Malaysian Musician Yuna On Overcoming Prejudice And Stereotypes To Make An Impact
It was 2009 when 23-year-old law student Yunalis Mat Zara’ai—now better known as Yuna—knew that she had to face the music. She needed to come clean to her parents that not only was she, in the singer-songwriter’s own words, “jamming with the boys”, but she also had a substantial following on her MySpace with her own music, and had been performing her songs live over the past six months.
She grins when she recalls the moment she spilled the beans. After telling her parents that she was doing gigs in the local indie scene, the first thing her father had asked her was, “What’s a gig?”
Deciding there and then that she’d show them, Yuna invited her parents to watch her perform at the Kuala Lumpur Performing Arts Centre (KLPac). “They were so surprised,” says Yuna. “I remember my dad asking me things like, ‘You wrote these songs? Without help? With the guitar that you just bought over a year ago?’ And I had to keep telling him that, yes, those were actually songs I wrote myself and no, they weren’t cover songs!”
Originally, being a musician was never on the cards for Yuna, who had intended to follow in her father’s footsteps after graduating—Yuna's father is a former legal advisor and a judicial commissioner in high court. But that one night performing in front of her parents set ablaze what initially began as a quiet passion for music.
“I was a fish out of water when I first started out in the local indie scene. I didn’t know what to do, who to talk to or where to go, but I lucked out when I found people who believed in me and my music. Early on, my mum and I would drive all over KL to go to all these auditions, like any talent competitions we could find in malls."
“Then, when I started my own band, I asked my bandmates if they were cool with performing with a tudung girl [a Malay word referring to her headscarf], because at the time there wasn’t anyone in the scene that looked like me. So it was a weird thing people fixated on. But all they said was, ‘Look, you make amazing music and we’re happy to be here. These songs are awesome!’”
As an Asian artist, you know you have to work twice as hard when you’re a minority in an entertainment industry that’s not your home-base, more so in the US
A year later, Yuna had two EPs under her name and had established her own independent label, Yuna Room Records, alongside her manager Cheq Wawa. She was determined to carve out a space for herself after having one too many labels refusing to sign her in unless she removed her hijab or sang Malay songs exclusively. Despite debuting with a bang by winning four major honours at the Anugerah Industri Muzik, the biggest music awards ceremony in Malaysia, including Best New Artiste and Best Local English Song for Deeper Conversation, Yuna admitted to feeling stifled, saying she had reached as far as the “ceiling” went in Malaysia, and that the people in charge of said ceiling weren’t letting her break it.
“It’s the same old song and dance that applies to almost every other woman in any kind of industry,” she says. “I was scared to speak up at the time because I was so young, and when you’re a young woman in the music industry who’s pretty good at what you do, there’s bound to be people who aren’t too happy about that.”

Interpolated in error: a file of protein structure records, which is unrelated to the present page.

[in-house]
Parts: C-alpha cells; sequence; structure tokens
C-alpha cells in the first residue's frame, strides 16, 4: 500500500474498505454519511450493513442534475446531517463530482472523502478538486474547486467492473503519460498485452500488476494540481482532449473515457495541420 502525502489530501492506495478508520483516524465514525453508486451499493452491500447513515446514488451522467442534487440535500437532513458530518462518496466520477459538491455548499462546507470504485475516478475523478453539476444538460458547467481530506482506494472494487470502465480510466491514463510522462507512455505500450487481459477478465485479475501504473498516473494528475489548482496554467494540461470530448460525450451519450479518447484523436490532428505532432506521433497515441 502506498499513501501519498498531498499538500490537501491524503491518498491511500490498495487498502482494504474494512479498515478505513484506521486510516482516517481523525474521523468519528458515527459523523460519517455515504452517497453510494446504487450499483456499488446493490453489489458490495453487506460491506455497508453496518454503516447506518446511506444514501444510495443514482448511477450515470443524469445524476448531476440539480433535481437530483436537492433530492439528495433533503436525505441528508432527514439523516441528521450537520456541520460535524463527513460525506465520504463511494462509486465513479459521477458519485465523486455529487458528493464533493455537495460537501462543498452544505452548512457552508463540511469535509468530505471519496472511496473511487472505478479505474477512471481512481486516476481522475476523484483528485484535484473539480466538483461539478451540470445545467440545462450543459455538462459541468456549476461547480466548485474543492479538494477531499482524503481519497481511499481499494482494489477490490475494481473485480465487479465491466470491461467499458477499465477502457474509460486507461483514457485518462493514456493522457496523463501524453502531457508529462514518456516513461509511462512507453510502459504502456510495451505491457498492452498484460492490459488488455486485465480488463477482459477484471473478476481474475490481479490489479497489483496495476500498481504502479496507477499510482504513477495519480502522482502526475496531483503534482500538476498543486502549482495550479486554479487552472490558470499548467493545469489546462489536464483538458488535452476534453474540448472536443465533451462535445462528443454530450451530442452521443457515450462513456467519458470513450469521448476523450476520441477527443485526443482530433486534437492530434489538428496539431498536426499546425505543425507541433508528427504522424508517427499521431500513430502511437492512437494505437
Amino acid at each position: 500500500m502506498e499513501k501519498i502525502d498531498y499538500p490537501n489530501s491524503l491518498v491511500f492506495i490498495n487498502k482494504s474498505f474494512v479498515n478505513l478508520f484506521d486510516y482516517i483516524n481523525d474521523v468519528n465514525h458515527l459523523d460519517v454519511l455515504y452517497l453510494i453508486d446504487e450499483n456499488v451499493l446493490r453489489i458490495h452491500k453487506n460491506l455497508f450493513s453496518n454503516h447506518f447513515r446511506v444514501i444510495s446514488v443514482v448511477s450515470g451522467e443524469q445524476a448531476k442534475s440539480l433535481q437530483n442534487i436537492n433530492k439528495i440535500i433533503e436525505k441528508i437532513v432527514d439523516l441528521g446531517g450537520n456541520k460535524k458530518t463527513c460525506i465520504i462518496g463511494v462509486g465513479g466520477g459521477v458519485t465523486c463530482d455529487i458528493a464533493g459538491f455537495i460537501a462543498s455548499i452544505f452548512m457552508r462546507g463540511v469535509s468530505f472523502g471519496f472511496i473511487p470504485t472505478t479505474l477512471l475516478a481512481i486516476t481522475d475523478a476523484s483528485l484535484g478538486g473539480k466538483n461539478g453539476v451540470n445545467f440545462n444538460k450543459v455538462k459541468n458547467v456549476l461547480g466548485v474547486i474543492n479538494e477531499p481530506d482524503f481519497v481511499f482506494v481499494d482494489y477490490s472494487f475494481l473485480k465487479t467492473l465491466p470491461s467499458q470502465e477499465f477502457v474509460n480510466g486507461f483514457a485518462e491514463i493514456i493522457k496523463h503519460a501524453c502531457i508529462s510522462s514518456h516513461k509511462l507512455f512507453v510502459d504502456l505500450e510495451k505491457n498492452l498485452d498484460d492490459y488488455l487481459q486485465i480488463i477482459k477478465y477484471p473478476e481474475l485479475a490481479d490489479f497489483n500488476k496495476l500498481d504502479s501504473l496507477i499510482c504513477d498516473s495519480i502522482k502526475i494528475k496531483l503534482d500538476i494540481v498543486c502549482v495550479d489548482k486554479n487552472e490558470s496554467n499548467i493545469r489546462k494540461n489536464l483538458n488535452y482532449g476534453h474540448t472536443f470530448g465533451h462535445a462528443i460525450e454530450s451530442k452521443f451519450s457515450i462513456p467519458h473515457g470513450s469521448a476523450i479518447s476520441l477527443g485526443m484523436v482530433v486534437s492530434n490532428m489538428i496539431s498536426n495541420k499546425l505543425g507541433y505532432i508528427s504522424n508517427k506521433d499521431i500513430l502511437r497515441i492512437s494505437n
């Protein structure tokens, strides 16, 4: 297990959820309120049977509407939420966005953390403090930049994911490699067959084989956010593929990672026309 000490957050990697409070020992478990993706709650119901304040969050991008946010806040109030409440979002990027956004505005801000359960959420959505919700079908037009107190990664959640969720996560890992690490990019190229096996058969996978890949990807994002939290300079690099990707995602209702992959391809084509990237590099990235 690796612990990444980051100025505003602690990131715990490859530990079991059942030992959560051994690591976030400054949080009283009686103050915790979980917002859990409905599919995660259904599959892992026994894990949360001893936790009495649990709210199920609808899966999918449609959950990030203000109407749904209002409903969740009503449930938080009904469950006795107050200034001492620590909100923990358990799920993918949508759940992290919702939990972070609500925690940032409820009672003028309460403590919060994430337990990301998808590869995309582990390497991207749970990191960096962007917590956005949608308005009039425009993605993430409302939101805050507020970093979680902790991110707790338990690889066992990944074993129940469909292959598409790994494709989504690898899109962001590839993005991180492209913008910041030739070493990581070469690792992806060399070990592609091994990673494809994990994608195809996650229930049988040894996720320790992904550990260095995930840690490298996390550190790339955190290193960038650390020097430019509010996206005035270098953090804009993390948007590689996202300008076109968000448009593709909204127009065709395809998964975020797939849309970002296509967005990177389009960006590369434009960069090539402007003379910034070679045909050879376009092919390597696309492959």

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When asked about how she spent the first half of the decade in the US after getting signed to one of its bigger labels, Yuna gives a wry smile. “You know, it’s funny. Just two days ago my husband, Adam (a filmmaker who had directed some of her music videos), asked me something similar,” she says. “Three years into our marriage and he asks, ‘How did you do it? What was going through your mind when you took the leap to fly to the States?’”
“I told him that I wasn’t thinking,” she laughs. “I just knew this was something I needed to do. I needed to try it out at least, and even if there was going to be a bad outcome, so what? I had nothing to lose at that point. I mean, of course there was bound to be pressure from all sides, especially when you consider the fact that I was this 20-something Muslim girl from Southeast Asia who wore the hijab. And Hollywood has a pretty mean streak too—I remember asking around about visas, or even just pointers, but nothing turned out, even from the Malaysians who resided there. It sucked, and I didn’t want to be like that.”
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Today, after achieving a lot of success in the field—collaborating with musicians such as Pharrell Williams—the musician finds herself coming full circle, having officially re-opened the doors to her own label last year, 11 years since its inception.
Wanting to cultivate homegrown talent, Yuna is now backing two artists who have signed to her label. She hopes that her own experience will play a part in changing the mindsets of younger Malaysians who don’t think they have a chance of pursuing a career in music elsewhere.
“We have a surplus of talent in Malaysia that sound amazing but aren’t able to grow, even back home,” she says. “And as an Asian artist, you know you have to work twice as hard when you’re a minority in an entertainment industry that’s not your home-base, more so in the US. I know from personal experience that it’s definitely frustrating when you’re stonewalled at every turn, so I try my best to help the Southeast Asian creatives who need a friend to talk to when they’re in the States. Now that I actually have a voice, platforms like Yuna Room Records or even social media allow me to reach out to people, whether it’s to educate or inform them.
“So for me, the challenge right now is how I can contribute more, back home and out there, you know? Change is coming, and people are excited about the Asian music scene right now—I want to be a part of that shift.”
See more honourees in the Entertainment category of the Gen.T List.